Non-profit groups working to combat slavery:


Anti-Slavery International, Thomas Clarkson House, The Stableyard, Broomgrove Road, London, UK, SW9 9TL. Telephone: +44 (0)20 7501 8920. Fax: +44 (0)20 7738 4110. E-mail: info@antislavery.org


Free the Slaves, 1326 14th St. NW, Washington, DC 20005, USA. Telephone: 1.866.324.FREE. and 202.588.1865. Fax: 202.588.1514. E-mail: info@freetheslaves.net


Site navigation:

Home page > Religious violence > Slavery > here

or Home page > Christianity > Slavery > here


References used

  1. "What is modern slavery?," Anti-Slavery International, at: http://www.antislavery.org/
  2. The text of the "Slavery Convention" is at: http://www.hri.ca/
  1. The text of the "Protocol amending the Slavery Convention signed at Geneva on 25 September 1926," is at: http://www.hri.ca/
  2. The text of the "Supplementary Convention on the Abolition of Slavery, the Slave Trade, and Institutions and Practices Similar to Slavery" is at: http://www.hri.ca/
  1. Steven Greenhouse, "Migrant-Camp Operators Face Forced Labor Charges," New York Times, 2002-JUN-21, at: http://www.freetheslaves.net/
  1. "Victims of Trafficking and Violence Protection Act of 2000" at: http://www.freetheslaves.net/ You need software to read this file. It can be obtained free from: pastedGraphic_5.pdf
  1. "Slavery flourishing despite strong laws," The Toronto Star, "Rights Watch" section, 2003-JUN-22, Page F4.
  2. "United Nations meeting reveals slavery's global scale," Anti-Slavery International, at: http://www.antislavery.org/
  1. "Office to Monitor and Combat Trafficking in Persons. Action to End Modern-Day Slavery," U.S. Department of State, at: http://www.state.gov/g/tip/
  1. "Trafficking in Persons Report," Office to Monitor and Combat Trafficking in Persons, U.S. Department of State, 2005-JUN-03, at: http://www.state.gov/g/tip/rls/tiprpt/2005/46606.htm


Copyright © 1999 to 2005 by Ontario Consultants on Religious Tolerance
Latest update: 2005-JUN-05
Author: B.A. Robinson

Blog #3 Schoolteacher

Blog #3 is about Schoolteacher. We see in Beloved, a character that was beyond evil. This character is called Schoolteacher. He managed Sweet Home when the owner died. The owner’s wife had to let Schoolteacher take over the plantation when she was sick and could not take care of things. That is when his “Hitler” type ideas took hold. He was a racist full of hatred for men and women with color. He treated the slaves worse than animals. I can not help but think of the defenseless Jews that were tortured and the displacement of thousands and thousands of families would were never to see their families again, live or dead. That is what it was like for the slaves. They were beaten, tortured and even killed because they were thought of as pieces of property. This is the way Schoolteacher treated the slaves. He orders Sixo tied to a tree and set a fire at his feet. Because Sixo kept singing, Schoolteacher told the others to shoot Sixo. Something else he permitted was allowing his nephews to hold down Sethe while she was pregnant and let them take milk from her breast. To be put down as an animal and have men do that to her is enough to push anyone over the edge. Morrison was able to show some of the savagery that many slaves went through. So much was never discussed. Sethe’s back was opened up and when it was healed looked like a tree growing on her back. Slaves were dismembered, burned, shot, stripped from all of their dignity, and separated from their babies, children, husbands, wives, moms, dads, brothers, sisters, grandparents, ect...Schoolteacher just seemed to be satisfied only when he caused as much fear and pain as he could. This type of behavior was repeated many, many times during slave times.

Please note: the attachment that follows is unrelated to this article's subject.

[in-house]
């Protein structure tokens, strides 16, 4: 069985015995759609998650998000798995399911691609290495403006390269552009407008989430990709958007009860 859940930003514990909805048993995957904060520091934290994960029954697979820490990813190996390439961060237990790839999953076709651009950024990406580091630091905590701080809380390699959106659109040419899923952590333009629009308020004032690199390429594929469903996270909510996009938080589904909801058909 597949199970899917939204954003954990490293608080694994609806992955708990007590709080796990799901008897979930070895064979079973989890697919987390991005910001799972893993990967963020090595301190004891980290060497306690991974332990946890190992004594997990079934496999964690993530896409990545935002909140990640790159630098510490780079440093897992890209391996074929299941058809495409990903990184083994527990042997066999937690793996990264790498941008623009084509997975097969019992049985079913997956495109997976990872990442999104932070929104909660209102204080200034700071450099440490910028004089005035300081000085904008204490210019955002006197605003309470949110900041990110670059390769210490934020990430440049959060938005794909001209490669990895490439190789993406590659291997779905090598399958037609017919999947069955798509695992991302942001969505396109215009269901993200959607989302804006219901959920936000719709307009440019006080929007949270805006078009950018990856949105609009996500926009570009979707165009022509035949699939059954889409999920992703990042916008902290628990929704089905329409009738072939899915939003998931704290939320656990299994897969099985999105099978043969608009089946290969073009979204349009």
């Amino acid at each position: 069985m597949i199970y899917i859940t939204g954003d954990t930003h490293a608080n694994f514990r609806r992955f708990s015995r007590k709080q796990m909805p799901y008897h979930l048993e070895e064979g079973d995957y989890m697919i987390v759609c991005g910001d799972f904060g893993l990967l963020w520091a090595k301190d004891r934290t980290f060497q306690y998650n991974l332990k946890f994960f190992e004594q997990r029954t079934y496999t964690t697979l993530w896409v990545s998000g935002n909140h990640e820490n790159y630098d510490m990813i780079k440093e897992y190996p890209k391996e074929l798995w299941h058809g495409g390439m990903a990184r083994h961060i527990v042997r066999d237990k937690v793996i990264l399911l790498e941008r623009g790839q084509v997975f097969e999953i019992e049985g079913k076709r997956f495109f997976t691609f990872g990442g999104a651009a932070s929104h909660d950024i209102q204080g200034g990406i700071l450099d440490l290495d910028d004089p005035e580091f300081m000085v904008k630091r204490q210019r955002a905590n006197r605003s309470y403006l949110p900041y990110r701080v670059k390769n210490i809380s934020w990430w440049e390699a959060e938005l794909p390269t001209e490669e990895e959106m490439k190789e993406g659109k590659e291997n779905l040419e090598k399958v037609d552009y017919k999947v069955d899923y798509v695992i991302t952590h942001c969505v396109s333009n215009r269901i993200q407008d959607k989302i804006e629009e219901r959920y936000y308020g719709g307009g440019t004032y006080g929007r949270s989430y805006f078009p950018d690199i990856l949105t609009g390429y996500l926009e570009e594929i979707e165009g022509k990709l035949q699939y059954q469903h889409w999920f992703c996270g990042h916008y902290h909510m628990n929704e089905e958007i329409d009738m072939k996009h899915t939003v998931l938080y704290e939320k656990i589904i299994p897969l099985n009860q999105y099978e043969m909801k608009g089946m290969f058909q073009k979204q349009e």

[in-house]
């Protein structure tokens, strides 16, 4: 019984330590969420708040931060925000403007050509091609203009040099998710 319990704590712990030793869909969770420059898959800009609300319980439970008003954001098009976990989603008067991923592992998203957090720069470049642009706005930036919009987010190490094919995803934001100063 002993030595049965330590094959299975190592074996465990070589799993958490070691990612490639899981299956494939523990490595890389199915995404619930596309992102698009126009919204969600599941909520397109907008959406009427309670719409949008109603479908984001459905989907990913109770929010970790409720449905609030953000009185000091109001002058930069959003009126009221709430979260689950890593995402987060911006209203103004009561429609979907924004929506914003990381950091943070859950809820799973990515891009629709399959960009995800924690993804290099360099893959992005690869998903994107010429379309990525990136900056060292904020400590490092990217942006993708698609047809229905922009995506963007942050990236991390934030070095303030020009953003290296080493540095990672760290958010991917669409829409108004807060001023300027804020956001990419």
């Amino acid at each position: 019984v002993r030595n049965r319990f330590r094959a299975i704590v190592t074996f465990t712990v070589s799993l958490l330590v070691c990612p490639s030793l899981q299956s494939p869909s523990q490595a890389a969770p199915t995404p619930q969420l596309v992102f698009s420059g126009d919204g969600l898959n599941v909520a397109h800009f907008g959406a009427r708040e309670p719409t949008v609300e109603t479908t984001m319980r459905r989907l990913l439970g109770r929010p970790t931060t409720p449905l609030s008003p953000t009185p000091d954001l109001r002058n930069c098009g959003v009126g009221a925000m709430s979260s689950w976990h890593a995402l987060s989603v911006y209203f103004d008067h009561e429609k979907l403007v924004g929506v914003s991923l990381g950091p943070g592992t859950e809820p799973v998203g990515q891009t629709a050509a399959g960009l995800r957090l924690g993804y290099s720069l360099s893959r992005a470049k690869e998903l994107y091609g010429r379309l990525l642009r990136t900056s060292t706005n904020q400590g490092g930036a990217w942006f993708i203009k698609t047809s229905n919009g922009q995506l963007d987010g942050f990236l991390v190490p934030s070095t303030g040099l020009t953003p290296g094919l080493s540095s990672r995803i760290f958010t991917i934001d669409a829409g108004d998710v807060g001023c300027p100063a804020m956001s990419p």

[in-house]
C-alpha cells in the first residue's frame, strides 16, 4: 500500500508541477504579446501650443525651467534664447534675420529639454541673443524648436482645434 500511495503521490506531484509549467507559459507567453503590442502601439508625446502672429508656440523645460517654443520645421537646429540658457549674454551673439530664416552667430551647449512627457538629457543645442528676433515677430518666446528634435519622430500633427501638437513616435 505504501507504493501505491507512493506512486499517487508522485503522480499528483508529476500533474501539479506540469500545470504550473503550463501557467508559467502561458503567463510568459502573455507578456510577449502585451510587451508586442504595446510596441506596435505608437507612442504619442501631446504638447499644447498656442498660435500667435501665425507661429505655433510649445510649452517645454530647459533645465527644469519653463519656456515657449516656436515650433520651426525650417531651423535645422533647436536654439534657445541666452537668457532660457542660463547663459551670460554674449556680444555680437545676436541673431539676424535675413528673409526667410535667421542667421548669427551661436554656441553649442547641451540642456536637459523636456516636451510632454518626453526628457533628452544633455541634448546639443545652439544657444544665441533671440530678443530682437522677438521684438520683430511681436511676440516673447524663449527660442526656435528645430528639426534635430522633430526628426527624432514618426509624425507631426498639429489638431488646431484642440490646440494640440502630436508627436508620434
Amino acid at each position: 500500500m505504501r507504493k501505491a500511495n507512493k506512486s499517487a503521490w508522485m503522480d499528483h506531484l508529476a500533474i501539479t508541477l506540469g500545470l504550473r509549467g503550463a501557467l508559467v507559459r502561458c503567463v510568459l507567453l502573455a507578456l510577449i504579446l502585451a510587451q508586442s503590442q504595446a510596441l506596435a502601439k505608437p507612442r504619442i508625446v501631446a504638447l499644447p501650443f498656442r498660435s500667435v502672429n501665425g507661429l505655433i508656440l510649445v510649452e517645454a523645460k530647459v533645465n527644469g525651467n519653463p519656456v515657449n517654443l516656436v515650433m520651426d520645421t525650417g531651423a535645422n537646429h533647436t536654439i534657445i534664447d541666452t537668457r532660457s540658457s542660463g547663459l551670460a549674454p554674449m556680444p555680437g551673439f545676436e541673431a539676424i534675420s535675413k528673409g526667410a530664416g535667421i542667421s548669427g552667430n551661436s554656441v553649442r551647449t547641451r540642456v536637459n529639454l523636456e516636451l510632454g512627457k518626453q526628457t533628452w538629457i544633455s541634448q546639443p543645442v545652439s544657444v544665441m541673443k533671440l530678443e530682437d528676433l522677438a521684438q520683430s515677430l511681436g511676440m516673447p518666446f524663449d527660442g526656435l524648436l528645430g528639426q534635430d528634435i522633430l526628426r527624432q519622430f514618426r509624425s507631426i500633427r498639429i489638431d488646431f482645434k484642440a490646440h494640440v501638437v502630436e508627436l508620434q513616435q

Blog #2 The Character Beloved

Blog #2


The most interesting character in Beloved, is Beloved. We learn about her during one of the flashbacks in the book. This book is full of flashbacks which at times can be a little confusing to the reader. Beloved was killed by her mother, Sethe when she was only two. Her mom was so terrified that her children would be taken back to the plantation by Schoolteacher and would live the tormented lives as slaves that she decided to kill them. The two year old daughter was the only one she succeeded in killing. We jump to about eighteen years later to 124. Beloved’s grandmother, Baby Suggs, Sethe, and Denver, Beloved’s sister are living at 124. To begin with we see things happening in the house that are unexplained and later it becomes more noticeable that something or someone is not happy in the form of a spirit. She breaks things, leaves baby handprints, and breaks dishes. Sethe and Denver have accepted the spirit in the house. The two sons who had come to 124 could not handle it and they went away. Slaves from Africa brought with them the ideas that there were spirits of others that would come to their homes so when this “ghost” showed up they did not think it that odd. So, Paul D. arrives on the scene and the “ghost” is not happy. Worse things happen and then all of the sudden a girl shows up. She is about twenty, and Beloved comes to 124 as a being of flesh and bones. When she comes her voice is scratchy from possibly not being used for so long. Her skin is soft like a baby’s skin. Beloved (or so it is thought to be) is having problems with the way she walks and is a little clumbsy acting. I love how Morrison brings the “ghost” or spirit to life. The little girl who was murdered in the past then becomes jealous and then her spirit changes and shows up there at her moma’s house. She is jealous because she sees this man getting her moma’s attention, Beloved can not stand that. When she was a spirit her sister, Denver views her as a sort of friend. Denver becomes even closer to her when she shows up at the house. There are so many details I know I have missed in this because I had to read it so quickly and plan to read it again when I can take my time and really let everything sink in. Back to Beloved, ok, so at this point she wants to get rid of Paul D. so she seduces him. He gives in, which is exactly what Beloved wanted. Sethe had spent her savings on extravagant things for Beloved which forced Denver to go to work. While at work Denver talks to others about her homelife. At this point, Beloved is apparently pregnant or at least looks that way.